Beppe Grillo

With the postal deadline for the Italian referendum looming, I weigh up the moral question of to vote or not to vote. And as I do, I will remember that unlike many others, at least I have a choice.
If we are to believe the headlines, following the European elections any visions of a united Europe will have to be shelved when euro skeptics will overrun parliament and bring the EU to a standstill.
With a new and disruptive coalescence of young voters on the rise, who fully oppose the iron grip of the elderly, the fragile and illusive reins of power may well slip from Renzi's grasp...
In the absence of a structure connecting the Movement's grassroots with its highest branches, the Five Star Movement may end up losing its intrinsic bond with the citizens and, therefore, its appeal as an innovative political force.
Brand and Grillo's critiques of the current political establishment are potentially compatible with the kind of revolution of politics we need. But the destructive rhetoric that characterises their views, built upon the idea of an 'us' versus an irresponsible and corrupt 'them', who are therefore not worth seeking a mediation with, probably is not.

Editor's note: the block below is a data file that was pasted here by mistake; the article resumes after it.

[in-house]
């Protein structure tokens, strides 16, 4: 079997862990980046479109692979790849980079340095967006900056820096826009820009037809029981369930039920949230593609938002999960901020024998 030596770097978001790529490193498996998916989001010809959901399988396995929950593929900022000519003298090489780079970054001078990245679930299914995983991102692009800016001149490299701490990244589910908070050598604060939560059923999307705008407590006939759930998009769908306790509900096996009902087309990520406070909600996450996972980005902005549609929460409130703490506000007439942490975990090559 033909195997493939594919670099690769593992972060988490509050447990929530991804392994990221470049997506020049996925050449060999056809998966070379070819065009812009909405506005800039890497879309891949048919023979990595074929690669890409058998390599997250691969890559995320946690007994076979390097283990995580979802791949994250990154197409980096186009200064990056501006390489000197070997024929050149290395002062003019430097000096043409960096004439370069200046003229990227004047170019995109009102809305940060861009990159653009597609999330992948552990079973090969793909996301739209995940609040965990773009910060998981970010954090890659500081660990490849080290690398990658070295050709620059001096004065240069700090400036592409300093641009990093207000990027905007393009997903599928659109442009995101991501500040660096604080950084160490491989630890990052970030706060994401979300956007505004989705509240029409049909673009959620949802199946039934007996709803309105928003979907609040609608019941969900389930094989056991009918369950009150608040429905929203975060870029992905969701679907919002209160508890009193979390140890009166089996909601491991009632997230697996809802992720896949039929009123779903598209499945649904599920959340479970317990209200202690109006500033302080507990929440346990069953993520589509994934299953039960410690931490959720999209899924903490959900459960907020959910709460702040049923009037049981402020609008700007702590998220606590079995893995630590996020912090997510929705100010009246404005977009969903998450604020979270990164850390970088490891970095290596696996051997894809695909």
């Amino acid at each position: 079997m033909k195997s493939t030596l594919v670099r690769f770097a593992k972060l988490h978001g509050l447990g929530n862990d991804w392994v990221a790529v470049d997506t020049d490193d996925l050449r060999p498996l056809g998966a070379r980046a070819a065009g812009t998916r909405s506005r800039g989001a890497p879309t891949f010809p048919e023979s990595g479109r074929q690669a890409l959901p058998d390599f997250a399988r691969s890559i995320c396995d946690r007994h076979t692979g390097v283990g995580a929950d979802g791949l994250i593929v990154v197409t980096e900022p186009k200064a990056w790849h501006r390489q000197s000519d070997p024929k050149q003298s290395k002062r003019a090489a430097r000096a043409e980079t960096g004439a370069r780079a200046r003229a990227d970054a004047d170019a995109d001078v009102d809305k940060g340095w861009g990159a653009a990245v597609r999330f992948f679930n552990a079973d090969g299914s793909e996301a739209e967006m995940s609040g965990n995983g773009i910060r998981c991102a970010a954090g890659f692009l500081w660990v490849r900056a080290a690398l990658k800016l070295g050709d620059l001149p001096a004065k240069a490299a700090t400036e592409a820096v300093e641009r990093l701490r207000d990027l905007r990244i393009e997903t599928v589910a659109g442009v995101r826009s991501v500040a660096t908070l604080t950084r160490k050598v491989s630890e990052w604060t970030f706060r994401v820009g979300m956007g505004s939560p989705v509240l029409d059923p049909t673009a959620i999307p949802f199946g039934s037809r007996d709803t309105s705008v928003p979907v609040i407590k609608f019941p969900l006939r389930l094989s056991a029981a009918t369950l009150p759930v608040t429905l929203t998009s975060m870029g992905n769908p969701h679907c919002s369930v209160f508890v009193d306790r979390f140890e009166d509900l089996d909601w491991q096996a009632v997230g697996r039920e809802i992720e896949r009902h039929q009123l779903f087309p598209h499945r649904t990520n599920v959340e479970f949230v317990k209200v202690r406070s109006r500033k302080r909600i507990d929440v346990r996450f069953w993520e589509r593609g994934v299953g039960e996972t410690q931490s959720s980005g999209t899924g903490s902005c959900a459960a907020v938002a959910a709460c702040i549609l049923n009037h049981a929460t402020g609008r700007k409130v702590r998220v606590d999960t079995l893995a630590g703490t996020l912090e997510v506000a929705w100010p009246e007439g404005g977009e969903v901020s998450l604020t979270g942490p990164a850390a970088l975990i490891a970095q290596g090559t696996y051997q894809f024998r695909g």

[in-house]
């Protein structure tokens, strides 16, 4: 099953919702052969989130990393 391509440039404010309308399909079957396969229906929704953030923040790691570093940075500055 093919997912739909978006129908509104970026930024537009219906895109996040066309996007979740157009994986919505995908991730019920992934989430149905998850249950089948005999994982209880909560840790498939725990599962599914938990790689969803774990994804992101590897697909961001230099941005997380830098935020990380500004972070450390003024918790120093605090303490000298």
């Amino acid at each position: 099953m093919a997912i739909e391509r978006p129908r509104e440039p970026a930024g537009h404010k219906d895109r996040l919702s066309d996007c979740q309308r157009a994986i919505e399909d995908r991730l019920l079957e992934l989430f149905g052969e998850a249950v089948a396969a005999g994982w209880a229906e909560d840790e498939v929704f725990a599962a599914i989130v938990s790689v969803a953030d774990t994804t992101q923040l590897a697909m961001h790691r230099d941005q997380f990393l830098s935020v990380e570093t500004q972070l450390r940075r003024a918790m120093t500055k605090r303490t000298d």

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While there are good reasons for liberal populists to be disillusioned, the solution is not to abandon representative democracy but to reinforce it. The liberal populism of Grillo and his ilk must be confronted before it's too late.
What significant numbers of voters in Italeigh have in common is a profound sense that conventional politicians have let them down. They lie, they cheat, they make promises that they have no intention of keeping - and, most seriously, they preside over a collapse in living standards that throws thousands of people out of work and creates real, palpable misery.
Even though Fellini was not around to direct them, the recent general elections certainly look like they are following his scripts.
This triumph of pragmatism and realism over vision means the two major parties are essentially advocating minor variations of the same sorts of policies. A major economic upswing might still save the Tories, just as a 'Black Wednesday' style catastrophe could catapult Labour to a majority - but neither is that likely in the 26 months before voters go to the polls.